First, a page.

Deserts are hot, barren, arid regions, where the topsoil has been whisked away
by the wind.
They have low rainfall, hot desiccating high speed winds, very high evaporation
rates, and high temperatures.
Typically most plants and animals are absent from deserts, due to the
inhospitable conditions that previal there.
Desert reclamation involves establishing plants in the affected area.
This typically involves the construction of shelterbelts,
windbreaks and woodlots - to provide protection against the wind
for other plants - and irrigation and fertilization projects.
Shelterbelts are composed of rows of trees, typically arranged
perpendicular to the prevailing winds. Woodlots are more extensive
areas of woodland.
Plants which extract nitrogen from the air and fix it in the soil (e.g. legumes)
can be useful to help restore fertility to deserted regions.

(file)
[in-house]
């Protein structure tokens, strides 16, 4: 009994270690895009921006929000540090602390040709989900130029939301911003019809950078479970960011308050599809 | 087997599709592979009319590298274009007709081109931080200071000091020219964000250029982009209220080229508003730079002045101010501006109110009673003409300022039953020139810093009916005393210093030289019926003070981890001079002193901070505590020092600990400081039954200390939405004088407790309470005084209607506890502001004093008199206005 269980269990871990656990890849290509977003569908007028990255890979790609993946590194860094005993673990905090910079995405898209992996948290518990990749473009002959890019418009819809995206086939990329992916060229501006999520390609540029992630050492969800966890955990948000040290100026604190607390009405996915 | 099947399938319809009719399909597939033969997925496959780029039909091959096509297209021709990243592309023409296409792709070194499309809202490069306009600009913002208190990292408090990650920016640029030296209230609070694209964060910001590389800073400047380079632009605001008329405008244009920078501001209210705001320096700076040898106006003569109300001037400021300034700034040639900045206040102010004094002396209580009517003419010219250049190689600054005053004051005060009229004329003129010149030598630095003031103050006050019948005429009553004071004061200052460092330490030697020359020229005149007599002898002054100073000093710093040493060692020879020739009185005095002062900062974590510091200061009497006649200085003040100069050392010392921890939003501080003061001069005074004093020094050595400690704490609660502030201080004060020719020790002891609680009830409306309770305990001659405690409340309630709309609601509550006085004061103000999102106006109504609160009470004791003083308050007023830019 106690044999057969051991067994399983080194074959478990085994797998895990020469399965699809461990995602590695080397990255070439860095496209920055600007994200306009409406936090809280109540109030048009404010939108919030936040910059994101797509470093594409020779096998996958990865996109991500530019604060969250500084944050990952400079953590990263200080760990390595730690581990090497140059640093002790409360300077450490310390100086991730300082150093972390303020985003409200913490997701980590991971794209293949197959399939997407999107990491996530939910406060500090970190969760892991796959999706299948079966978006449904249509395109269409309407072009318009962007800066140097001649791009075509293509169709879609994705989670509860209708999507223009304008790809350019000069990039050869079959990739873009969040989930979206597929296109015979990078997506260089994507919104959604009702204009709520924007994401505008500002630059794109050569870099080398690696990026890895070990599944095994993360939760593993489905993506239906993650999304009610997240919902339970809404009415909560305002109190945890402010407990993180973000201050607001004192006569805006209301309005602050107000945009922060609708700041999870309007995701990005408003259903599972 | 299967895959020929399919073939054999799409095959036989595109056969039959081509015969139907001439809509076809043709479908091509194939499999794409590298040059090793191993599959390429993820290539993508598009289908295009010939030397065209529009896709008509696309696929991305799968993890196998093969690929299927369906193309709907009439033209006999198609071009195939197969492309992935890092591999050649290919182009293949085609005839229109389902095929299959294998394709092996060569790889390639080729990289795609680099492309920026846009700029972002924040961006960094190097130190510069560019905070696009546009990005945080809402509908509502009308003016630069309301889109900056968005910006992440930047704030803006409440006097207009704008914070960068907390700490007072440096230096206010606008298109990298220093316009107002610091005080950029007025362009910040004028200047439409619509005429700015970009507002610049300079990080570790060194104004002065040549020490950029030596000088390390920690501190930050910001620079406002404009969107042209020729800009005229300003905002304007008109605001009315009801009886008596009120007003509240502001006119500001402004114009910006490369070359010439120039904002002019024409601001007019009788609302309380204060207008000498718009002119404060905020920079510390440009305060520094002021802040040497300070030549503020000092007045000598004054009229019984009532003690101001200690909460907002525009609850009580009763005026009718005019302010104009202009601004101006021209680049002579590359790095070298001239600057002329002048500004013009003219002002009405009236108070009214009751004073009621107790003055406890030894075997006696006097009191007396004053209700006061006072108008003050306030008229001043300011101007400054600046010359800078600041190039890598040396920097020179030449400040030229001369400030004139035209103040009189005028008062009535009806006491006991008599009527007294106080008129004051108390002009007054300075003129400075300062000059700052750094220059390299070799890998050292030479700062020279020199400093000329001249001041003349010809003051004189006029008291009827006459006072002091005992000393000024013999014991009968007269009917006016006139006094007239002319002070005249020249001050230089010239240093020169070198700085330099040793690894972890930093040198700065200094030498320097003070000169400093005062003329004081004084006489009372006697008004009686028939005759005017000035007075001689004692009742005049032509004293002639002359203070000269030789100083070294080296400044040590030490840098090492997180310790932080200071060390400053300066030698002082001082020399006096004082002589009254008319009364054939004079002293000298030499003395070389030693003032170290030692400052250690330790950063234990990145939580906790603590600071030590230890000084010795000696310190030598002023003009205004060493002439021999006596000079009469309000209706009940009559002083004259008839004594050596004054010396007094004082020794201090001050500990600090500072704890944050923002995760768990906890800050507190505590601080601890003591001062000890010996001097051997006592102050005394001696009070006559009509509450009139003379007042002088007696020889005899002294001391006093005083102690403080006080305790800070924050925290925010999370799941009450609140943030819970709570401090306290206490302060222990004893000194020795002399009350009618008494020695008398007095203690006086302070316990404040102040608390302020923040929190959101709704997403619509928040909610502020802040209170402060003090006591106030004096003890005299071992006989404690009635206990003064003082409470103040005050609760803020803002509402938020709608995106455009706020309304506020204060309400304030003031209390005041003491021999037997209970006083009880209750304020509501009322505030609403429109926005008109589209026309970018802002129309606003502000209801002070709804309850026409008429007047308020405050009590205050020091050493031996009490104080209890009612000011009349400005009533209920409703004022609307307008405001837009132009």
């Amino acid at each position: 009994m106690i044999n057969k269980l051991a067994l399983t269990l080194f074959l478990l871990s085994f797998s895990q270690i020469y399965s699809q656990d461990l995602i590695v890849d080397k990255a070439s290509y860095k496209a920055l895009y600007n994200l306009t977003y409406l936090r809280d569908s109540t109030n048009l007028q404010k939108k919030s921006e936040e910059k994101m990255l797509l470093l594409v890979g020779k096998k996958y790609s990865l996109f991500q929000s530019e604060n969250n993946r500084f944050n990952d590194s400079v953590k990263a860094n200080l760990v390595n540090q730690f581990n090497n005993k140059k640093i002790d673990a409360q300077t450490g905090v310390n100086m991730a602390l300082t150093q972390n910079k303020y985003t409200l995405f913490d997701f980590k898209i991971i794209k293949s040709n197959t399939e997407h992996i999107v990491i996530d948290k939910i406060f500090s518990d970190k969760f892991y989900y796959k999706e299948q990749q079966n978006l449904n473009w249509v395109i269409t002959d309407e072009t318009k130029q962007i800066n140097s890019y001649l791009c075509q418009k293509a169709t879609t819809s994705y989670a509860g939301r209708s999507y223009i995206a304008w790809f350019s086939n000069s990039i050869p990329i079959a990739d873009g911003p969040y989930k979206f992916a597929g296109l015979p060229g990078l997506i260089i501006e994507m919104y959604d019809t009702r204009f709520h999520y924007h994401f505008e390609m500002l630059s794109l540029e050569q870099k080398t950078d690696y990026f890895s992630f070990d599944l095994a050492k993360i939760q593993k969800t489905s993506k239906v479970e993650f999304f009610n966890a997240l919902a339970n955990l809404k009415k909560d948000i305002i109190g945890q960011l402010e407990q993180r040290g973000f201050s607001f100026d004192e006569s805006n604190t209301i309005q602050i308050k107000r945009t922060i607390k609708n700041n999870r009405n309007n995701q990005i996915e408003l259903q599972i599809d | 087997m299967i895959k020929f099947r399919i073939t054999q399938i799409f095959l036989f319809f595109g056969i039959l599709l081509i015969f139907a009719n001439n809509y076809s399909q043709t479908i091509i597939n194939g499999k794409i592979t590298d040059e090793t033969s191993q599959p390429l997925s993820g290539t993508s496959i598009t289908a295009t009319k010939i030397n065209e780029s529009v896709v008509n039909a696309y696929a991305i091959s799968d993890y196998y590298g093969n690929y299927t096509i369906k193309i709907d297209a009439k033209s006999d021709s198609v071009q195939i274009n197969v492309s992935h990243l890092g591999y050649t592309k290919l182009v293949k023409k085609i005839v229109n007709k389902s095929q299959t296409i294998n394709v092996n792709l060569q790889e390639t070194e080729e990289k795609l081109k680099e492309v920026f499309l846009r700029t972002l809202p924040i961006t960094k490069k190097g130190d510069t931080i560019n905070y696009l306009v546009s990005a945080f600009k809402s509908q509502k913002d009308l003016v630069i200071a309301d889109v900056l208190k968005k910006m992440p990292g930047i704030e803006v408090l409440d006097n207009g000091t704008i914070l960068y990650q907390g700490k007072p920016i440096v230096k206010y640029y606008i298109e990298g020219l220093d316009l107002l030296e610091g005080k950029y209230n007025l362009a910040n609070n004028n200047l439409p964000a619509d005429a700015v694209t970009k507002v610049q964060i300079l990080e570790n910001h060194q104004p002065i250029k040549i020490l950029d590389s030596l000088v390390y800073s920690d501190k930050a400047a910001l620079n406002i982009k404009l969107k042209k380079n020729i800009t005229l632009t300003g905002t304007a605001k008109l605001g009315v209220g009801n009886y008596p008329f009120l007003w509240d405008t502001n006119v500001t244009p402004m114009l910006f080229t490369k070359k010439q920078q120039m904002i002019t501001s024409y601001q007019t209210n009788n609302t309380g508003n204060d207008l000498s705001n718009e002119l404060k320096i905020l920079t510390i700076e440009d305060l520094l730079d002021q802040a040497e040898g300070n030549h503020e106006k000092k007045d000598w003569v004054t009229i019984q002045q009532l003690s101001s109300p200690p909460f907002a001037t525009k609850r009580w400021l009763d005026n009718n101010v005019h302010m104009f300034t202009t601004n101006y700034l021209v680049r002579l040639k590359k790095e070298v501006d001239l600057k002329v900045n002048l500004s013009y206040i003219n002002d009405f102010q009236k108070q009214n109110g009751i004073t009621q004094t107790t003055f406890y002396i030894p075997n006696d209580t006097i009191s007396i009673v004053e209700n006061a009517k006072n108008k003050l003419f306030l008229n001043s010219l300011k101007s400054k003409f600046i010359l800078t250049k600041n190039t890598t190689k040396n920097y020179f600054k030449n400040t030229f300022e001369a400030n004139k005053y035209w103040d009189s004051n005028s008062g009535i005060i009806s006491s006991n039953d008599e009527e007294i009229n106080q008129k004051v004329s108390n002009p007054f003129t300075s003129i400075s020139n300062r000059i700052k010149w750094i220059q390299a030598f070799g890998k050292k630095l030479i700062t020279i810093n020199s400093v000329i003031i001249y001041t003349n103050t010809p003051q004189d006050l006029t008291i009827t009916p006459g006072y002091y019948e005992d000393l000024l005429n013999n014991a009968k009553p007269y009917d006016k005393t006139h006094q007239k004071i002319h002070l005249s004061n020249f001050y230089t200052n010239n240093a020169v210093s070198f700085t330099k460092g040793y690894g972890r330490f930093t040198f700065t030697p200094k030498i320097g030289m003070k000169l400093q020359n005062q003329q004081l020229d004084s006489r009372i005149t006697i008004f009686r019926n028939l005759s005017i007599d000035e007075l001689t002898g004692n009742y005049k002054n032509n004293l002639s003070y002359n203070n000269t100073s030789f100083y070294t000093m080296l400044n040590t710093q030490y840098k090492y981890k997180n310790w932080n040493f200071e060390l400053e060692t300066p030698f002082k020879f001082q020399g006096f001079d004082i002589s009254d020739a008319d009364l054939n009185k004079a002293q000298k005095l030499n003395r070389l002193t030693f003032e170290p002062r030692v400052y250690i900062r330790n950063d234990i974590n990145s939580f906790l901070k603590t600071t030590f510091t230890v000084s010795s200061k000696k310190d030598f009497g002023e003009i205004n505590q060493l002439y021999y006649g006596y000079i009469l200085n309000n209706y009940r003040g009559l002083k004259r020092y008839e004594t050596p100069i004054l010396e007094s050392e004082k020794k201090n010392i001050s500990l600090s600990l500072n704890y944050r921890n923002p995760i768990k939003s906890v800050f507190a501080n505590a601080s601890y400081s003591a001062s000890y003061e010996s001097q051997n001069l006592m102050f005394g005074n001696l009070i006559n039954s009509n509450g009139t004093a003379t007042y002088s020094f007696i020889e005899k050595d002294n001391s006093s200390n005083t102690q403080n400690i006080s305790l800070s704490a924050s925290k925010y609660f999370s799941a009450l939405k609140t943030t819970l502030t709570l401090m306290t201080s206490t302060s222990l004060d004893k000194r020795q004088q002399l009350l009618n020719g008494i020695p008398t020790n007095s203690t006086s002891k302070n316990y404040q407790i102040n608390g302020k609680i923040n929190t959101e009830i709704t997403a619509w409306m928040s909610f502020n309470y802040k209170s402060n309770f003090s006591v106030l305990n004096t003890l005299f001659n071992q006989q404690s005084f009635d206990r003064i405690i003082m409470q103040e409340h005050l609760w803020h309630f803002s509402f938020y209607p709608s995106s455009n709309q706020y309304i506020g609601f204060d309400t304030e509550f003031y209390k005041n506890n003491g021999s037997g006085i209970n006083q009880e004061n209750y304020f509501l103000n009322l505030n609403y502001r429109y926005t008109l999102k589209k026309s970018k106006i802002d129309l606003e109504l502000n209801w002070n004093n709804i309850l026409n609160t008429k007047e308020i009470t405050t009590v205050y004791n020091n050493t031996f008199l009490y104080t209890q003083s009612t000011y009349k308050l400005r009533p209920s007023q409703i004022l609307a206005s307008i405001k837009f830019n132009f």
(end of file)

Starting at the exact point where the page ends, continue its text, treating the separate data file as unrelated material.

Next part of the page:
Water availability is a key factor when battling desertification. Irrigation can be
done by diverting freshwater sources, or by pumping in sea water. Cloud seeding is
another possible source of water. If salt water is used, desalination or
salt-tolerant plants are needed. Also some means of keeping the water on
or near to the surface is often desirable.
Ground treatments with bacteria and clays can transform sandy regions into something
more closely resembling concrete. A crust on the dunes makes the sand less likely to
be blown about - and helps control dust storms. It also makes the sand retain moisture
better by decreasing evaporation surfaces.